Reluctant killers: what hunters are really after

The mention of hunting brings to mind pictures of men with guns posing proudly amid a sea of animal carcasses. But the truth is somewhat different. Roelof Bezuidenhout reports on a study that found that often being merely outdoors is a greater consideration than actually killing animals.

You have to go and find a specific animal of the right size and kind, and act as quickly as possible to get near that animal. It is much more interesting than game-viewing.’’ Recreational hunters are not the cold-blooded killers they are made out to be by anti-hunting groups. Many don’t even regard killing as a serious reason to hunt. That’s according to a survey conducted with a broad spectrum of 34 male biltong hunters in the Eastern Cape, a prime hunting area.
 
Although women occasionally accompany a hunt, they seldom partake in hunting and therefore men were chosen as respondents for this study. The research was done by Prof Laetitia Radder of the Department of Marketing, Nelson Mandela Metropolitan University, Port Elizabeth and Prof Tino Bech-Larsen of the Department of Marketing and Statistics, Aarhus University, Denmark. “With South Africa being the third most biologically diverse country in the world, it’s not surprising that hunting is perfectly legal, well-organised and popular here – not only among the estimated 200 000 or more biltong hunters, but also with the 7 000 or so international hunters who come on annual safari,” Radder says.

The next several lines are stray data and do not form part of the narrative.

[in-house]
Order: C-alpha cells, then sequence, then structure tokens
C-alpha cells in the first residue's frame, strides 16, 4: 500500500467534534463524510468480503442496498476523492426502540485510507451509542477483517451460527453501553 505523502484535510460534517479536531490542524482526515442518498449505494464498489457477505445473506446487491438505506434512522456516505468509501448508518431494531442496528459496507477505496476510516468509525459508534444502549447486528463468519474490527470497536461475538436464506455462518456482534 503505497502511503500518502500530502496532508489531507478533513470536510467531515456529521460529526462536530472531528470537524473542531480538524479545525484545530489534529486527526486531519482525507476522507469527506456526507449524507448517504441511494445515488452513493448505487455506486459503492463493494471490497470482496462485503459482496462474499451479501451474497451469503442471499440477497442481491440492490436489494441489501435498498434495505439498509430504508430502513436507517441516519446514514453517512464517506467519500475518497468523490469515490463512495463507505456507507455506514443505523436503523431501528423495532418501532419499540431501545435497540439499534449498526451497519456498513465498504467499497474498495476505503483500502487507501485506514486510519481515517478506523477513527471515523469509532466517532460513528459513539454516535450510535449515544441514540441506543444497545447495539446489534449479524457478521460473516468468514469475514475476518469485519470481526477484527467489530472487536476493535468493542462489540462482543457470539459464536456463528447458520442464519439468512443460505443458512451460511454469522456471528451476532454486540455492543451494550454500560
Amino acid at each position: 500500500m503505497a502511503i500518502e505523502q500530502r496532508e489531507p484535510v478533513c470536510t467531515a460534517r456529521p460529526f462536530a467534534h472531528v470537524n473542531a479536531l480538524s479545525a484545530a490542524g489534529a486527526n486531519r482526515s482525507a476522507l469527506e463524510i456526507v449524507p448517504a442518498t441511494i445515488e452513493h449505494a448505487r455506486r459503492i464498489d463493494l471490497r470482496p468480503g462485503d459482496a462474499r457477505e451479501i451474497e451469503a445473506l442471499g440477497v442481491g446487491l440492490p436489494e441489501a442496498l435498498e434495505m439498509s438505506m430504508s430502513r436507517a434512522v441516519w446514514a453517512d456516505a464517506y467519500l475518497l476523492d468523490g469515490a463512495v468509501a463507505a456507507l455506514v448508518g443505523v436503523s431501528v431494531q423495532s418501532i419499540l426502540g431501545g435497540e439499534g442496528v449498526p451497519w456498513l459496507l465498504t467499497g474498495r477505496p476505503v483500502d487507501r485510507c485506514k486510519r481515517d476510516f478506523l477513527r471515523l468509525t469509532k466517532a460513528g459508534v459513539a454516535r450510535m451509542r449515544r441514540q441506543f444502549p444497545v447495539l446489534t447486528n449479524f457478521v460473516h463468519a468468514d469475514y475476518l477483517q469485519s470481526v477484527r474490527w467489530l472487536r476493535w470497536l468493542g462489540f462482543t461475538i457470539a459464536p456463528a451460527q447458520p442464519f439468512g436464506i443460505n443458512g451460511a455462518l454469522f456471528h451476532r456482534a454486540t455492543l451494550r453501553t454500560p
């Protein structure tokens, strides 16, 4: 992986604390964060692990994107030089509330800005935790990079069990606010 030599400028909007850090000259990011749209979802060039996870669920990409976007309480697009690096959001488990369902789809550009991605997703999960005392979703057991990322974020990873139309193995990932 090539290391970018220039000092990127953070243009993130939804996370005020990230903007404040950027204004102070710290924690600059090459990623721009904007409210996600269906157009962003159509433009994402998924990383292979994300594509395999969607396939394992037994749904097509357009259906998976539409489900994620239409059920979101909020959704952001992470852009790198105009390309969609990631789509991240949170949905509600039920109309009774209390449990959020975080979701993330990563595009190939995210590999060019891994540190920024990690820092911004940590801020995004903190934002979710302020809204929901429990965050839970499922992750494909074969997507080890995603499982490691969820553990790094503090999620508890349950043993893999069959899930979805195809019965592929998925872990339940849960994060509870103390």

“Whereas the visitors want trophies, local hunters are generally believed to be more interested in the meat, particularly the biltong. However, some game ranchers contend that biltong hunters are really more interested in the social experience of the outing, than anything else. The findings tend to agree with that. Socialising, particularly with fellow hunters, is not only about having a good time; it provides an opportunity for communitas, learning from others and sharing the escape from daily life with the like-minded,” Radder says. Proven: it’s not about the killing In fact, the research showed that only 26% of those interviewed hunt primarily for the meat and that many don’t even like killing animals. More than 40% felt sad when they had to shoot an animal, and did not mind returning empty-handed.

Social reasons and the desire to be outdoors were much more important motivations for hunting. But Radder is quick to point out that fully understanding what drives hunting – which is obviously an adventure sport – is more complex. “We found that the respondents’ engagement in hunting is best explained by a personal values-based approach, made up of a sense of belonging, excitement, fun and enjoyment, warm relationships with others, self-fulfilment, being wellrespected, accomplishment, security and self-respect all playing a role,” she says. The survey included academics, managers, consultants, engineers, handymen, retired people and farmers. Other interesting points that emerged are: Male identity seems to be of central importance to South African recreational hunters.